Thanatology Quiz Question: What do you think about rites, rituals, ceremonies and funerals? In my work, I am noticing very few church funerals, more funeral home funerals and even more … no funeral at all. Ever given any thought to what you would like at yours? If you have a funeral, who is your funeral going to be for? Share your thoughts on rites, rituals, ceremonies and funerals in the context of yours ….
My Answer: Barring my having a late-in-life lasting romance, it will be my children choosing what to do with my death and memorial and they know that I believe funerary rituals are to help the living to grieve. The funeral instructions in my mother’s will were simple: if you must have a service, keep it small. Nine months after her death, my children and I hosted an afterparty for our hometown community theatre which we and my mother were all members of; attendees were encouraged to drink red wine and complain about the show (tongue in cheek and lovingly of course) as my mother would have (though she was earnest and not very loving about it). My children know I believe green fields should be for planting and playing and that I want my body (once harvested for any life giving or science learning) to be dealt with in the most environmentally sound way which pleases them. If I ever have sufficient funds just rolling around in my pockets, and if the artist still offers this, I would like to have my ashes turned into a Screaming Head, and my funeral be a folk festival.
Video four done and we are ALMOST at the point of juggling with three balls. The rest of the videos aren’t up yet though, so I will have to get my daughter to teach me the rest in person. I just checked; my three-ball cascade has not improved. It’s something I learned years ago and just do the same way, when I do it. I think my core skills of throwing and catching are better, but now I’ve added thinking about it which negates the improvement in core skills.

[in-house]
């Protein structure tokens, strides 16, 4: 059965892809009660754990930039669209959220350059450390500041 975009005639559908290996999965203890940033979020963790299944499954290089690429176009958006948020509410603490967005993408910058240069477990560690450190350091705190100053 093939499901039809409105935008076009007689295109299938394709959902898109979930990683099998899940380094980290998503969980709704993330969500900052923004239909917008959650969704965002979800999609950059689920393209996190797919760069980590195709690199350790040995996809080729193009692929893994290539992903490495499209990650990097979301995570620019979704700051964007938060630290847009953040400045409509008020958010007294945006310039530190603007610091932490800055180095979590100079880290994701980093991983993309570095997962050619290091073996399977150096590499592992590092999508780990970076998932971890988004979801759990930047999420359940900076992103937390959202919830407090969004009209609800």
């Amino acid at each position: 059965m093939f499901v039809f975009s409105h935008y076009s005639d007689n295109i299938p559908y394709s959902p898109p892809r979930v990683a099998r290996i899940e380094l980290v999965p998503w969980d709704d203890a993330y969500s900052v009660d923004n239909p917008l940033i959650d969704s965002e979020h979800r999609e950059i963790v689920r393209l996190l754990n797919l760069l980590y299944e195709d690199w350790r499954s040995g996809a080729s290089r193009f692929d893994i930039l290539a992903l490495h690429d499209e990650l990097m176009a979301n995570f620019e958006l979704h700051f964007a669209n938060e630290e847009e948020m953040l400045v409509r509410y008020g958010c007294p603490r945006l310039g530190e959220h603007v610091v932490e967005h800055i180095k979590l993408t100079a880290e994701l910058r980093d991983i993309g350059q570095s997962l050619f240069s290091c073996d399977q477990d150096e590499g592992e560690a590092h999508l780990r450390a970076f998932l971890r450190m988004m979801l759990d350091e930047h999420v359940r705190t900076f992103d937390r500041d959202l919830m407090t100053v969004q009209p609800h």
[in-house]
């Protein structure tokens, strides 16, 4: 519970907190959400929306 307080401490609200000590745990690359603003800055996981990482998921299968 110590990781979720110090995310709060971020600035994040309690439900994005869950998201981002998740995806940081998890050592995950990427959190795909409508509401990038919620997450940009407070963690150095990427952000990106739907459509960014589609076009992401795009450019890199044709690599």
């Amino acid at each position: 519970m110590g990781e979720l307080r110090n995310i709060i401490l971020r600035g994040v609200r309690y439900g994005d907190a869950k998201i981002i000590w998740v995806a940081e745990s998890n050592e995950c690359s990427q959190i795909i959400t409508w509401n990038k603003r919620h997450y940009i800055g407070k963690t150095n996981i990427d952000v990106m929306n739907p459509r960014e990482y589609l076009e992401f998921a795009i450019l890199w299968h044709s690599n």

Thinking about it is the challenge. Thinking about the ways that we do habitual actions can be a stumbling block, but it’s one we need to acknowledge and challenge if we want to change our behaviours or thoughts. If I want to get past 28 catches in a three-ball cascade, I am going to think about how I throw and catch and build better physical behaviours around those skills. If I want to lose weight as a middle-aged human, I’m going to have to think about my eating and fitness behaviours and understand them to rewrite them.
By the time I submit this assignment, I will not have mastered this skill. I’ll still be thinking about it. When my proficiency is such that I can perform the three-ball cascade with few drops and without thinking about it, I believe I will experience this as transcendent. I will have reached beyond effort and struggle by going through effort and struggle, and will have arrived in a place of flow. This flow state is one of “optimal experience” which author and psychologist Mihaly Csikszentmihalyi describes as “when a person’s body or mind is stretched to its limits in a voluntary effort to accomplish something difficult and worthwhile” (Flow, 1990. Harper & Row, New York: NY, pg 5). I have enjoyed such optimal experience before in writing, acting, providing counseling, sports, and other arenas.
My experience of flow state has been akin to the spiritual state of transcendence. It is a mind state, a spirit state, an internal space where we touch Spirit, as we conceive Spirit to be. It is a state of harmony and ease; it is being one with everything. Which leads to the inevitable question: